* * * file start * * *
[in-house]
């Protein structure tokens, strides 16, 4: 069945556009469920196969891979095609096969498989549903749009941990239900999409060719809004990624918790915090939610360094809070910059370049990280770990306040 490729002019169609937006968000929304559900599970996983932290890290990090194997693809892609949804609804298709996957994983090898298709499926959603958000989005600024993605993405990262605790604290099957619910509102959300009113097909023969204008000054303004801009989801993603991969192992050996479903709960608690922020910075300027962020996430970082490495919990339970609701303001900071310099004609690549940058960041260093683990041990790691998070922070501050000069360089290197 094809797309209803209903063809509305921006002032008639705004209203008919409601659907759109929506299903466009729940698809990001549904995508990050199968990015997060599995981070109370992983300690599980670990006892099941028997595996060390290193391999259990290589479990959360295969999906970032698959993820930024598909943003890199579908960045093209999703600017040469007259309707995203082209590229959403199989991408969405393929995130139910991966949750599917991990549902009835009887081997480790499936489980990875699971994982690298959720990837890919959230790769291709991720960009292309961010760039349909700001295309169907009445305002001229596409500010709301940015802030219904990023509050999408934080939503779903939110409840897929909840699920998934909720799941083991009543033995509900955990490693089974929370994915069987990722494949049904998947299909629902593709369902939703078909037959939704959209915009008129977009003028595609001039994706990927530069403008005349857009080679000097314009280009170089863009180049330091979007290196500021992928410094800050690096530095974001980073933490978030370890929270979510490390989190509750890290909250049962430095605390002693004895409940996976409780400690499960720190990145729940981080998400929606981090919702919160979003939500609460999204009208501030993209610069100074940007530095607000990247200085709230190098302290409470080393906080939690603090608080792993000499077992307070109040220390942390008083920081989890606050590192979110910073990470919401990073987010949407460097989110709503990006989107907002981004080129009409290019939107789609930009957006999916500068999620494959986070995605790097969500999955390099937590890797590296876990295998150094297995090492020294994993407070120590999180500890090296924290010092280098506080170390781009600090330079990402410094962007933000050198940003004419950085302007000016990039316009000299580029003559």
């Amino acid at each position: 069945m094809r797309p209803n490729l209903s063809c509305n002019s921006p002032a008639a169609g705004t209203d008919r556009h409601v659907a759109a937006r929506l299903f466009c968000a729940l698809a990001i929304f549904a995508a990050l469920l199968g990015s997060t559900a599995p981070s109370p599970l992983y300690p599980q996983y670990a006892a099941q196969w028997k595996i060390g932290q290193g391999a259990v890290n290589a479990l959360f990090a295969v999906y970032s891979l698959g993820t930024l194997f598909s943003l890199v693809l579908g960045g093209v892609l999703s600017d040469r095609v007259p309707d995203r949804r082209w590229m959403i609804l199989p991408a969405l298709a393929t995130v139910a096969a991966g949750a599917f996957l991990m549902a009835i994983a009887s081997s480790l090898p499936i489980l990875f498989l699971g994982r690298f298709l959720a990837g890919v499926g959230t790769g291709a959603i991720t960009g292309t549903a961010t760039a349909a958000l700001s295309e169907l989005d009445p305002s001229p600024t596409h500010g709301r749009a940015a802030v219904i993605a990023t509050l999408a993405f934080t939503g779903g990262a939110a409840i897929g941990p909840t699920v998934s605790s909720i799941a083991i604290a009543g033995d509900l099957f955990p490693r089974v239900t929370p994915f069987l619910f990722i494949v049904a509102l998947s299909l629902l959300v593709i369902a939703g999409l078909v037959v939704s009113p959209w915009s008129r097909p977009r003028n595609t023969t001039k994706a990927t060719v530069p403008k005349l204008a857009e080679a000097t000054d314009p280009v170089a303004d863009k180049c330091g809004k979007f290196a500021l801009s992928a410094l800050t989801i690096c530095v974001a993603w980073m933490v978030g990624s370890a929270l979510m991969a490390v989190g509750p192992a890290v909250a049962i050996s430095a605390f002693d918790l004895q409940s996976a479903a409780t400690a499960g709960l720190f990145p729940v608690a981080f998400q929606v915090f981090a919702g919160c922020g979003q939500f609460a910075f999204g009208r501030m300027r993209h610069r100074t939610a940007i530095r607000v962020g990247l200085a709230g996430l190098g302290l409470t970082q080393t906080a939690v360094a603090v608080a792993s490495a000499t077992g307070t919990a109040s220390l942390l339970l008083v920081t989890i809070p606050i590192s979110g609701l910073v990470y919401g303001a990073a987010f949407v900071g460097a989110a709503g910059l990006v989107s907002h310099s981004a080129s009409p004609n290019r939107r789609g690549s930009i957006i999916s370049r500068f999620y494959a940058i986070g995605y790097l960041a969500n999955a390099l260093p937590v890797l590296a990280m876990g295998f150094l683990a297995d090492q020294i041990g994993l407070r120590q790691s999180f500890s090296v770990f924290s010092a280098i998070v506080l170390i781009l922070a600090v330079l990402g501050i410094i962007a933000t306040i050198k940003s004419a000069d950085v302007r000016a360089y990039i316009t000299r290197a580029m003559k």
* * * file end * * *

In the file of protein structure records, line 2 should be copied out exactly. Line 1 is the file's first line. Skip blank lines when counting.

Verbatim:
């Protein structure tokens, strides 16, 4: 069945556009469920196969891979095609096969498989549903749009941990239900999409060719809004990624918790915090939610360094809070910059370049990280770990306040 490729002019169609937006968000929304559900599970996983932290890290990090194997693809892609949804609804298709996957994983090898298709499926959603958000989005600024993605993405990262605790604290099957619910509102959300009113097909023969204008000054303004801009989801993603991969192992050996479903709960608690922020910075300027962020996430970082490495919990339970609701303001900071310099004609690549940058960041260093683990041990790691998070922070501050000069360089290197 094809797309209803209903063809509305921006002032008639705004209203008919409601659907759109929506299903466009729940698809990001549904995508990050199968990015997060599995981070109370992983300690599980670990006892099941028997595996060390290193391999259990290589479990959360295969999906970032698959993820930024598909943003890199579908960045093209999703600017040469007259309707995203082209590229959403199989991408969405393929995130139910991966949750599917991990549902009835009887081997480790499936489980990875699971994982690298959720990837890919959230790769291709991720960009292309961010760039349909700001295309169907009445305002001229596409500010709301940015802030219904990023509050999408934080939503779903939110409840897929909840699920998934909720799941083991009543033995509900955990490693089974929370994915069987990722494949049904998947299909629902593709369902939703078909037959939704959209915009008129977009003028595609001039994706990927530069403008005349857009080679000097314009280009170089863009180049330091979007290196500021992928410094800050690096530095974001980073933490978030370890929270979510490390989190509750890290909250049962430095605390002693004895409940996976409780400690499960720190990145729940981080998400929606981090919702919160979003939500609460999204009208501030993209610069100074940007530095607000990247200085709230190098302290409470080393906080939690603090608080792993000499077992307070109040220390942390008083920081989890606050590192979110910073990470919401990073987010949407460097989110709503990006989107907002981004080129009409290019939107789609930009957006999916500068999620494959986070995605790097969500999955390099937590890797590296876990295998150094297995090492020294994993407070120590999180500890090296924290010092280098506080170390781009600090330079990402410094962007933000050198940003004419950085302007000016990039316009000299580029003559």